Staying Cyber Safe

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From connecting with friends on social networks to managing our finances online, we Americans enjoy the convenience and efficiency of our digital lives, but these benefits aren’t without risks.  The personal information that we share online while banking, shopping and posting on social media presents a huge opportunity for cyber criminals to steal your sensitive data to commit crimes.

As more online scams, frauds and data breaches threaten our digital lives, it is critical that everyone makes cyber security a priority. To help protect yourself online, the Department of Homeland Security offers these simple tips:

  • Lock down your login. Usernames and passwords are often not enough to protect important accounts like email, banking, and social media. Fortify your accounts by enabling the strongest authentication tools available, such as multi-factor authentication for your online accounts and fingerprint identification and security keys to lock your mobile device.
  • Choose strong passwords. Passwords are one of the biggest weak spots in the whole Internet security structure. The problem with passwords is that people tend to choose easy ones to remember, which are also easy for cyber thieves to guess. Select strong passwords that are harder for cybercriminals to demystify. Password manager software can help you to manage multiple passwords so that you don’t forget them. A strong password is one that is unique and complex—at least 15 characters long, mixing letters, numbers and special characters. Additionally, don’t “recycle” a password. Password-protected sites are often vulnerable because people often use the same passwords on numerous sites. If your password is breached, your other accounts could be put at risk if you use the same passwords.
  • Shop Securely. Before you enter credit card information at a retailer’s website, check to make sure that the website is secure. A secure website normally has “https” in its URL and a lock icon next to the URL address. Consider designating a credit card account – or purchasing a reloadable prepaid card – exclusively for online or holiday shopping and leave the rest of your credit cards at home. That way, if a thief does get your credit card or credit card number, the loss will be minimized. Avoid using your debit card, which may not offer the same kind of theft/loss protection.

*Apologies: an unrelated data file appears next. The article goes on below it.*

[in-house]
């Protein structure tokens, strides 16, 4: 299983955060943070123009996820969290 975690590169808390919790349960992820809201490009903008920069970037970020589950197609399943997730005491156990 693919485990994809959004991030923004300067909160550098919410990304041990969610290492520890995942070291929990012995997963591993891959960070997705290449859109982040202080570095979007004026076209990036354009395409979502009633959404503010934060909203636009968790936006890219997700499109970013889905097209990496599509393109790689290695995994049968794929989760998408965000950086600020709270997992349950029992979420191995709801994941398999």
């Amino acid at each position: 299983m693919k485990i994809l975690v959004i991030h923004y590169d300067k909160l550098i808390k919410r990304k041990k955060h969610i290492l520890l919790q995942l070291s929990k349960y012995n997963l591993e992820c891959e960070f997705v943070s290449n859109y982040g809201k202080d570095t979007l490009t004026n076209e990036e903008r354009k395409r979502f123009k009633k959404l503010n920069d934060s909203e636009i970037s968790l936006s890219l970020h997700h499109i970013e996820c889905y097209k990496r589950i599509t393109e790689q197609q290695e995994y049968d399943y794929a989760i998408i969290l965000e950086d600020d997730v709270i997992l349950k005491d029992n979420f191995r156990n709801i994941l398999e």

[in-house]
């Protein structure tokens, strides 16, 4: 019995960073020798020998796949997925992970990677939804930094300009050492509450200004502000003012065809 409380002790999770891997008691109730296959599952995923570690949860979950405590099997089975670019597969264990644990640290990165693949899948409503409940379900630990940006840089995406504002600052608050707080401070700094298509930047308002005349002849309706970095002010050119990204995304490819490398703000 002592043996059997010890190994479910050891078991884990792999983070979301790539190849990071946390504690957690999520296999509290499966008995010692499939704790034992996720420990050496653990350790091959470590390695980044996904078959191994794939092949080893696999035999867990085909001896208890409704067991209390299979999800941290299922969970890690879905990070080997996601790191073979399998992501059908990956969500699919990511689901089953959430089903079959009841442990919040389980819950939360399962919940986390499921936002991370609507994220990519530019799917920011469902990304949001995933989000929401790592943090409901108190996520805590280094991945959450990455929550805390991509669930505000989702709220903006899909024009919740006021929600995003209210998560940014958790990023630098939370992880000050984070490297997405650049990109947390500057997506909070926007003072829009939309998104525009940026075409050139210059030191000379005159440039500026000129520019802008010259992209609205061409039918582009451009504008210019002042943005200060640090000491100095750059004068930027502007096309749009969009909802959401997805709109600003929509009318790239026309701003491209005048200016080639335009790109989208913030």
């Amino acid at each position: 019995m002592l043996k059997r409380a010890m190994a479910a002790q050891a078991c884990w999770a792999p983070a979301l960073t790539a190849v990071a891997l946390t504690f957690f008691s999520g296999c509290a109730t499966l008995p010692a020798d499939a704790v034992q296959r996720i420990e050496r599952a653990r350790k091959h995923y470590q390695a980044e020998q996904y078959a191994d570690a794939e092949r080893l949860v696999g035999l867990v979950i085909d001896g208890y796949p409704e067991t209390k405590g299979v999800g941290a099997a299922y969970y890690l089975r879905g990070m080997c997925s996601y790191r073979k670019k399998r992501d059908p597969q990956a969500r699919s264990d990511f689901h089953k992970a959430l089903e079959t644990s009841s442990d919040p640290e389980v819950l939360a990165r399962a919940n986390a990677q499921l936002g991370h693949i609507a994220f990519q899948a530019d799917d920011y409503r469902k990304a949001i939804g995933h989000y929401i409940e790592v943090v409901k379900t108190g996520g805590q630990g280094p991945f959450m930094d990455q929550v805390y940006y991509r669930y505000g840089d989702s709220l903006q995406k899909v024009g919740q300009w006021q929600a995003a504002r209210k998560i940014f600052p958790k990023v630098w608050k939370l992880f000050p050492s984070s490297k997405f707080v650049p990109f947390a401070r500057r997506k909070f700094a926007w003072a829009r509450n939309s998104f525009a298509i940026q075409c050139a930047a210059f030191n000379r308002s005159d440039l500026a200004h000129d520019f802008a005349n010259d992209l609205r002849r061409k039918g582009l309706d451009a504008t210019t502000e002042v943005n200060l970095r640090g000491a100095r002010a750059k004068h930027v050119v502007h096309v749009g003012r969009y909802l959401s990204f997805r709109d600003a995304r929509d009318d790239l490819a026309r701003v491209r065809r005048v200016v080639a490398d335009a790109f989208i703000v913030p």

• Keep a clean machine. Regularly update the software on your Internet-connected devices, including PCs, smartphones, and tablets, to reduce the risk of infection from malware.
  • Treat personal information like money. Information about you, such as your purchase history and location, has value – just like money. Protect your data by being cautious about how your information is collected by apps and websites.
  • Own your online presence. Control and limit who can see your information online by checking the privacy and security settings on your accounts and apps. Anything you post publicly could potentially be seen by a cyber-criminal, so keep your personal information private.
  • Share with care. Think before posting about yourself and others online. Consider what a post reveals, who might see it, and how it could be perceived now and in the future.

Additional ways to protect your data

Another important way to protect yourself from becoming an identity theft victim is to check your credit report, at least, annually.  You can get a free copy of your credit report from each of the three credit reporting agencies at https://www.annualcreditreport.com. Check for any errors on your report. Strange addresses on your credit report might be an early indicator of an identity thief trying to direct communication about a new, counterfeit account(s) set up in your name to a false address to delay you learning about fraudulent activity. Correct any errors right away to prevent illegal activity.

An additional step to protect your data is to put a security freeze on your credit reports. The freeze will prevent unauthorized access to your credit information which is needed to set up new accounts. This should be done with all three credit reporting agencies. If you need to provide your credit information for a legitimate purpose (new job, home or auto purchase, etc.), the freeze can be suspended temporarily to allow your access.

Keep these internet and data safety rules in minds and you’ll avoid many of the nasty surprises that lurk online for the careless.